The Truth About Insomnia

In a workforce where nearly 20 percent of people experience insomnia, office productivity suffers as a result–to the tune of nearly $32 billion a year. That number, which comes from a new study in Archives of General Psychiatry, may seem staggering. But it doesn’t quite tell the whole story. In the study, researchers asked 10,000 […]

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In a workforce where nearly 20 percent of people experience insomnia, office productivity suffers as a result–to the tune of nearly $32 billion a year.

That number, which comes from a new study in Archives of General Psychiatry, may seem staggering. But it doesn’t quite tell the whole story.

In the study, researchers asked 10,000 people about their job performance and found that 7.2 percent of workplace errors were linked to insomnia, which is defined simply as difficulty falling or staying asleep.

The problem: People often don’t accurately remember how well they slept, says Christopher Winter, M.D., medical director of the sleep medicine center of Martha Jefferson Hospital, and a Men’s Health expert advisor. You won’t remember all of the details about your sleep during the day because of the way your brain is wired at night, Winter says. (Click here to dive in to The Science of Sleep.)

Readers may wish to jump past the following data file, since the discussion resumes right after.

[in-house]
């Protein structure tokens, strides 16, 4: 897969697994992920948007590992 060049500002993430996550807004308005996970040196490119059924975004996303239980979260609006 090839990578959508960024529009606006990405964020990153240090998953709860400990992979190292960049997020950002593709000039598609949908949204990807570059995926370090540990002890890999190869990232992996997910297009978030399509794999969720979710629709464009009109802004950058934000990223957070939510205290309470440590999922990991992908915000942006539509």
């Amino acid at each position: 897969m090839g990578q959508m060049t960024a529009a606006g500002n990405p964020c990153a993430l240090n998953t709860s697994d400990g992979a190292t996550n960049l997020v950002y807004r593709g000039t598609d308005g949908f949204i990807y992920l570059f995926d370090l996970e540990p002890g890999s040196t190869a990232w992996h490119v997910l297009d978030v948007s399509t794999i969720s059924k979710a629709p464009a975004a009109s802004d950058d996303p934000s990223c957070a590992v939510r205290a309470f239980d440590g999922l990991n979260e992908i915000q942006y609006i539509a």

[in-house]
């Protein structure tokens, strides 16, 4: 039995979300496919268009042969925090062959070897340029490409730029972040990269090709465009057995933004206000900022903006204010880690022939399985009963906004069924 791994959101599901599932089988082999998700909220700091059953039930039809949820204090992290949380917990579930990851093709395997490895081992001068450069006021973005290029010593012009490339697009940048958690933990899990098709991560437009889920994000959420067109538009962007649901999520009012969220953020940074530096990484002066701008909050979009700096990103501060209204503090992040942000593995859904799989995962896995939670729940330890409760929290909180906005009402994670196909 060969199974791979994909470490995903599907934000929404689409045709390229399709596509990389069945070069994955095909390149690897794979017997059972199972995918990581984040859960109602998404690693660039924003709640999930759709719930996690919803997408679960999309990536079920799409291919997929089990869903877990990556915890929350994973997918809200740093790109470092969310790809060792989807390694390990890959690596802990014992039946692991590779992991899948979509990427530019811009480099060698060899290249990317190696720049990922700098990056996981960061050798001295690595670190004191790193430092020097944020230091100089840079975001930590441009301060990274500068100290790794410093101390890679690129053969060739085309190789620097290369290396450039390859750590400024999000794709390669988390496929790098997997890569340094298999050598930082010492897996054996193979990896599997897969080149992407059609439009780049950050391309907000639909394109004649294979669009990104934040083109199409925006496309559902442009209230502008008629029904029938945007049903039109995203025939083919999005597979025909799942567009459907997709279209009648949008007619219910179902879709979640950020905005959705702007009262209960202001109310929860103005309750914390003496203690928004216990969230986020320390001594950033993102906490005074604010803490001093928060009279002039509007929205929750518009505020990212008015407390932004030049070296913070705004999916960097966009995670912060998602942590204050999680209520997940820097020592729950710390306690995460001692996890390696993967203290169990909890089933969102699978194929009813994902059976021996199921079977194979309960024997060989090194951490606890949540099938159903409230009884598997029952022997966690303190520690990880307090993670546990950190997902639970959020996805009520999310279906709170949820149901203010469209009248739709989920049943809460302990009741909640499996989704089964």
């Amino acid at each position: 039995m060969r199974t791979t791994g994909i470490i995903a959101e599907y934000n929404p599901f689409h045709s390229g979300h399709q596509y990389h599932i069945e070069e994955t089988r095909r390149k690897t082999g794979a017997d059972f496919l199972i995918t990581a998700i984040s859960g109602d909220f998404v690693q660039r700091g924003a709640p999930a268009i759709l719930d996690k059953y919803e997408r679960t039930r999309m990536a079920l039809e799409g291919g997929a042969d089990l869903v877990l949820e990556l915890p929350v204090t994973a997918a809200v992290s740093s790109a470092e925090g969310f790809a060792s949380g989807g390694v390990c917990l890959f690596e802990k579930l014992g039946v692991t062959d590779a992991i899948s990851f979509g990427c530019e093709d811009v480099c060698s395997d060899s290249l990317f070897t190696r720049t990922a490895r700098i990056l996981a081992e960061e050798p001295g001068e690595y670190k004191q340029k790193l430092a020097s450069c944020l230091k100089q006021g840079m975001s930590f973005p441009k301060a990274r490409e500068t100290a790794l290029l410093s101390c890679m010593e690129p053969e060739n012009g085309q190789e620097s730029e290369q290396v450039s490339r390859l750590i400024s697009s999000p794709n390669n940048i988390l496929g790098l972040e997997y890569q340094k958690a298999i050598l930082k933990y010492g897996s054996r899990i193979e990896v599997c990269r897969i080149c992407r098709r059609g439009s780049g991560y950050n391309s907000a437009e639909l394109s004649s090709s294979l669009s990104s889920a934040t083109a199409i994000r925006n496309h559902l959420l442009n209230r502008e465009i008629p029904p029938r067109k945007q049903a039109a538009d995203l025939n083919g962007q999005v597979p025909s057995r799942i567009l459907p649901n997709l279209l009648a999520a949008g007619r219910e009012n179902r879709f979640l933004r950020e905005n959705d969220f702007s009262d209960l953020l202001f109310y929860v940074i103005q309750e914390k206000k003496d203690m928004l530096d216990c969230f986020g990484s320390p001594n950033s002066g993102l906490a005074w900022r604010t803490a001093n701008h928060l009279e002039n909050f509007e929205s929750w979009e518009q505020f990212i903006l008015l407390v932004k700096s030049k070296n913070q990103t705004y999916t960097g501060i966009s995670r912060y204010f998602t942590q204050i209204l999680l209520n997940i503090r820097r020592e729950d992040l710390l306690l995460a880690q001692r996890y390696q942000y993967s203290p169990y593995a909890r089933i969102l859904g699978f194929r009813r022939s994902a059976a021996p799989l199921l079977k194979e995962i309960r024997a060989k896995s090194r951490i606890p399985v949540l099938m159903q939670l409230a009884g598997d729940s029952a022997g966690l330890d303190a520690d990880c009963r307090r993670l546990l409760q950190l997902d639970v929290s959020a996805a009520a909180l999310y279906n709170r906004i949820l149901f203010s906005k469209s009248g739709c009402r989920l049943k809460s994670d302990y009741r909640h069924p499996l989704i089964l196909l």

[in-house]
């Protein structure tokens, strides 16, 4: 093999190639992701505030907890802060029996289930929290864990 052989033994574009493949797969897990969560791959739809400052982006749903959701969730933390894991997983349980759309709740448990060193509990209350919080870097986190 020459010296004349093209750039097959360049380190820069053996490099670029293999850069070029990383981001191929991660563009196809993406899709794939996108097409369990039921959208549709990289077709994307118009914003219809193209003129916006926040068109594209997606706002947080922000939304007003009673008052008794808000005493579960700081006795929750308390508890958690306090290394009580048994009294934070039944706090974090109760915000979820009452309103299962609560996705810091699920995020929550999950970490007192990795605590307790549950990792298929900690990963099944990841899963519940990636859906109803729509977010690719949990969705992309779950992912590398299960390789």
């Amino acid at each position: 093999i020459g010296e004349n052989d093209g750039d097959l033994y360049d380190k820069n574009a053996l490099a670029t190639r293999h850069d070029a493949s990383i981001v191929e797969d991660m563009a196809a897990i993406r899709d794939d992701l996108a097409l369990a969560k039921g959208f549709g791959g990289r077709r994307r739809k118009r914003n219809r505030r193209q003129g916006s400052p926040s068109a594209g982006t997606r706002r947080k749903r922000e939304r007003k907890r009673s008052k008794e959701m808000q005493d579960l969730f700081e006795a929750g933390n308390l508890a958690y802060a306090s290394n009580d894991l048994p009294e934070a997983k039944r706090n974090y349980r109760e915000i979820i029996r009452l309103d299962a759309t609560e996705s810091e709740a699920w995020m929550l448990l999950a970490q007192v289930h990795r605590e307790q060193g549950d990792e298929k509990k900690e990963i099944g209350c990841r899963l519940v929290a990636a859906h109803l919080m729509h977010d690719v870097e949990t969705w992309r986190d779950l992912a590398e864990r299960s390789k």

So here’s some good news: A little insomnia at night is completely normal, Dr. Winter says. In fact, throughout much of human history, people would hit the sack at sundown, wake up around midnight–a doctor-approved time for sex–and then fall back asleep, says Roger Ekirch, Ph.D., a professor at Virginia Tech and author of Sleep We Have Lost.

Nowadays, if people think they’re going to miss out on ZZZ’s, they panic: “The cause of insomnia is almost always fear,” says Dr. Winter. When you wake up in the middle of the night, you worry about the shut-eye you’re losing, and wind up staring at the ceiling, Dr. Winter says.

In reality, if you wake up around midnight for an hour, it shouldn’t affect your workday, says Dr. Winter. Try this: If you can’t fall asleep–or back asleep–willingly stay awake for one hour instead of stressing yourself out about not sleeping, Dr. Winter suggests. To minimize your chances of waking up throughout the night, try a pre-bed snack that’s packed with tryptophan, an amino acid that helps produce the sleep hormones sertotonin and melatonin. A banana, a glass of warm milk, or a spoonful of peanut butter should do the trick. (See which other snacks will send you snoozing with our list of 6 Foods for Better Sleep.)